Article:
The Colossus computer, used to break codes during World War II, 1943. On Wikipedia.
Historians.org needs a quick reboot to resolve a technical hiccup and will be unavailable starting at 4:00 p.m. today. We apologize for the inconvenience and hope to have the website back up again soon.
AHA Today will still be available, and we recommend browsing some of our recent blog posts. Popular posts this week have featured reflections on the Rockville Confederate soldier statue, discoveries at the slave cemetery at Monticello, and a food history blog and app created by PhD history students at Columbia University, one of AHA-Mellon Career Diversity’s four pilot programs.
As the president prepares for his historic visit to a federal prison later today, we would like to direct him to the rich and varied scholarship on what historians have come to call the “carceral state.”
A young man entered a shi’i mosque in sunni-majority Kuwait last week and set off a bomb that killed him and 27 other people, injuring over 200.
Just last week, in Obergefell v. Hodges, the Supreme Court ruled that marriage is a constitutional right for all Americans. But the majority and the dissenters relied on very different conceptions of the history of marriage.
From smoky speakeasies featuring female impersonators to unassuming houses that hosted secret political meetings, the built environment of New York City has shaped life for local lesbians, gays, bisexuals, and transgender people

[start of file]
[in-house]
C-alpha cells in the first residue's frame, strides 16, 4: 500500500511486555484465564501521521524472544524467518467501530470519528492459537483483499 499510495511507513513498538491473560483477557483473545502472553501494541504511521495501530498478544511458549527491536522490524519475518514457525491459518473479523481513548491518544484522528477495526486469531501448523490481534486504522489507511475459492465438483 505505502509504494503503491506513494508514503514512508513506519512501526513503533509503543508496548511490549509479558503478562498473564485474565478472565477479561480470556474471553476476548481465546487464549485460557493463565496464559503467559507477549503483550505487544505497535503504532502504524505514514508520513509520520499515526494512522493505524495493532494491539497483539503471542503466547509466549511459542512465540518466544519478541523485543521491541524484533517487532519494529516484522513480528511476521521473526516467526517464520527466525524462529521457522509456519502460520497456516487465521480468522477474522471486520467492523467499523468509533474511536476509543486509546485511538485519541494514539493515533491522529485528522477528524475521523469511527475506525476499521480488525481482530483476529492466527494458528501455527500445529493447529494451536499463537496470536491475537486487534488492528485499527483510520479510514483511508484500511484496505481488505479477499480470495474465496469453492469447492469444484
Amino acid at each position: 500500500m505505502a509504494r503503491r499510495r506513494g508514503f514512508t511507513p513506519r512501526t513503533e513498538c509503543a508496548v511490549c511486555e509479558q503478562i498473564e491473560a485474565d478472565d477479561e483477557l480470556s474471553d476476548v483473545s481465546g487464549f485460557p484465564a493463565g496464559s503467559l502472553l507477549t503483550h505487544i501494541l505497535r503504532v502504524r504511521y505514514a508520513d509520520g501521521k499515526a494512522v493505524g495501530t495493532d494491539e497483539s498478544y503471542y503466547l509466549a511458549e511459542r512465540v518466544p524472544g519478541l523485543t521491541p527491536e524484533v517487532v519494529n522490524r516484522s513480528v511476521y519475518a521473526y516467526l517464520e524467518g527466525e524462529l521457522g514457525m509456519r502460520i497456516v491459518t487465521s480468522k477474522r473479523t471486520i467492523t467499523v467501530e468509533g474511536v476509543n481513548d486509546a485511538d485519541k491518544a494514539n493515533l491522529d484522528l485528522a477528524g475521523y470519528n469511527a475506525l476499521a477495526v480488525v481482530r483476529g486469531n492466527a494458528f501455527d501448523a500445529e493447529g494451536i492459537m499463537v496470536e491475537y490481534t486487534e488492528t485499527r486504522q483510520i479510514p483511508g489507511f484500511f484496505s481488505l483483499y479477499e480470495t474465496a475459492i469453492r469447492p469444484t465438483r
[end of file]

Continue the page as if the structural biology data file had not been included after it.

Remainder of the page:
Joseph Locke and Ben Wright wrote the article “A Free and Open Alternative to Traditional History Textbooks” for the March issue of Perspectives on History. AHA staff Shatha Almutawa and Stephanie Kingsley talked to Joe and Ben about their open textbook project, The American Yawp. Joe is a historian of modern America, and Ben is a historian of America and the Atlantic world.
How did you decide which topics would be covered in the American Yawp?
The American Historical Association is pleased to announce the appointment of Allison Miller as editor of Perspectives on History.
Every year in the February and March issues of Perspectives on History AHA staff reflect on our annual meeting, which is held in the beginning of January.